On top of that the old ice around O-Buoy 14 is currently rushing south down the McClintock Channel to replenish it. Here’s how that looks at the moment:
Meanwhile the melt along the Northern Sea Route is well ahead of last year. Here’s the University of Hamburg AMSR2 concentration map of the area:
There’s also now a lot of open water on the Pacific side of the Arctic, and Sunday’s cyclone is forecast to create a large area of 2 meter plus waves heading in the direction of the ice edge:
I expect that to have a noticeable effect on the already fragile sea ice by early next week, assuming the storm arrives as forecast! There is an ice mass balance buoy handily placed out on the ice in the path of the storm. Buoy 2017A is currently located near 77 N, 147 W, and its assorted sensors suggest the ice underneath it is now less than 20 cm thick:
Here’s how the area around the buoy looked a couple of weeks ago:
Image of 2017A from WARM 6 on July 18th 2017. NSF project: NSF OPP #1603548
The $64,000 question now is will the 2017 Arctic sea ice metrics stay in amongst the recent pack, or race after 2012 instead?
[Edit – August 6th]
This morning’s synopsis from Environment Canada suggests the cyclone has bottomed out at a MSLP of 982 hPa:
Here’s how the cyclone looked from space yesterday:
I think that I can convince myself that the salinity profile from ice tethered profiler 97, currently located at 73° N, 134° W, reveals mixing from depth in the wake of the storm:
The synthetic aperture radar on the Sentinel 1B satellite can certainly see through the clouds, and reveals open water in the Central Arctic north of the Beaufort Sea yesterday evening (UTC):
The United Kingdom Government has just published details of its Foresight “Future of the sea” project’s investigation into the implications of declining Arctic sea ice. According to the overview:
The Arctic is losing sea ice at a dramatic rate and this decline is expected to continue. This is creating opportunities for shorter global trade links between East Asia and the UK, via the Arctic.
Arctic routes are seasonally open most years, although normally icebreaker ships are required and available routes are close to the coast. Currently the Arctic shipping season is short and highly variable with optimum conditions in September and/or October.
Due to climate change, the Arctic shipping season could become three times longer and more reliable, so that by mid-century it will likely be possible to directly cross the North Pole during late summer. During this time, voyages from East Asia to the UK could save 10 to 12 days by using Arctic routes.
However, the extra costs associated with operating in the harsh Arctic environment may detract from their appeal.
The full report goes into much greater detail. According to the executive summary:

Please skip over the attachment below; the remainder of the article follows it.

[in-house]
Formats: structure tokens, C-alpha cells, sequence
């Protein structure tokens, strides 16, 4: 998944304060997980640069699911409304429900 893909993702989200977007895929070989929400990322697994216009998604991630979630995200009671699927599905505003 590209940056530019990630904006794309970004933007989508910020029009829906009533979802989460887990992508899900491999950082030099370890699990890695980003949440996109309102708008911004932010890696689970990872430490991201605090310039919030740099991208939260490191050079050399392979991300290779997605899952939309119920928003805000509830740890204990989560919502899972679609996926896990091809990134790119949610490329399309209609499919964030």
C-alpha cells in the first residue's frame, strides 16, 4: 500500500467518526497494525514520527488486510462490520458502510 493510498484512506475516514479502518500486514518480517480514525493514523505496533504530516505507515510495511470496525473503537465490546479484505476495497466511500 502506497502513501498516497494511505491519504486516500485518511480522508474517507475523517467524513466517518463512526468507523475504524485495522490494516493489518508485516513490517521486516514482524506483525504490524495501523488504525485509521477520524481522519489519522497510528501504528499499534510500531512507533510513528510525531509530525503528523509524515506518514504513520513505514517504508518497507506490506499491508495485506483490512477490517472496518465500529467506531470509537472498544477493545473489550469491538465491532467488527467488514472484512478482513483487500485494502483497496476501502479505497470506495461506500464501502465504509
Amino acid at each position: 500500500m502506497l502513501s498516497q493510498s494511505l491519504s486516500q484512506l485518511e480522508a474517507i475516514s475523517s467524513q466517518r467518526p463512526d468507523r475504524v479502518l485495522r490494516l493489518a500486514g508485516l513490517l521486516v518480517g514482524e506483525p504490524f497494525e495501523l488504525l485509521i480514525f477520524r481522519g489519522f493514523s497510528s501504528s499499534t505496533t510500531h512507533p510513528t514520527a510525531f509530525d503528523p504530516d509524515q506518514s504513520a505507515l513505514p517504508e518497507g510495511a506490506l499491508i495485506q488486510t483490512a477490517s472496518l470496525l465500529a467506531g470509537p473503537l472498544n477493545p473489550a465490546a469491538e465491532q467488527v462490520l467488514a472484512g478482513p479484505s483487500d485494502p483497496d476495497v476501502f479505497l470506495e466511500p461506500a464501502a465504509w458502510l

There are mixed views on whether trans-Arctic routes will become economically viable. The Russian government wishes to develop the Northern Sea Route as a commercial enterprise and offers substantial fee-based services such as ice-breaking support and pilotage, which are certainly necessary for future investment and development of the route. However Arctic transport is also likely to grow due to increased destination shipping to serve natural resource extraction projects and cruise tourism.
The UK is well positioned, geographically, geopolitically, and commercially, to benefit from a symbiotic relationship with increasing Arctic shipping. The UK has a prominent role in Arctic science and a world-leading maritime services industry based in London, including the International Maritime Organization (IMO), one of the world’s leading financial centres, and Europe’s largest insurance sector. Arctic economic growth is focused in four key sectors – mineral resources, fisheries, logistics, and tourism – all of which require shipping, and could generate investment reaching $100bn (US Dollars and hereafter) or more in the Arctic region over the next decade. The UK had a fundamental role in preparing the UN IMO Polar Code which came into operation in January 2017. The Polar Code is an historic milestone in addressing the specific risks faced by Arctic shipping and acts to supplement the existing Safety of Life at Sea (SOLAS) and Marine Pollution (MARPOL) conventions for protecting the environment while ensuring safe shipping in international waters.
Much of the investment into Arctic shipping projects is from China but northern European countries are also playing an increasing role. Potential opportunities for the UK include the development of UK-based Arctic cruise tourism, and a UK-based trans-shipment port – transferring goods from ice-classed vessels to conventional carriers. The UK’s active diplomatic role in many international organisations means it is well placed to ensure that increased activity in the Arctic is accomplished in line with established UN maritime conventions, many of which were written with significant UK contributions. The UK’s leading role in Arctic science has wide reaching positive implications for international collaboration. To enhance predictions of the future Arctic, further developments in climate modelling and science are required.
From the concluding remarks: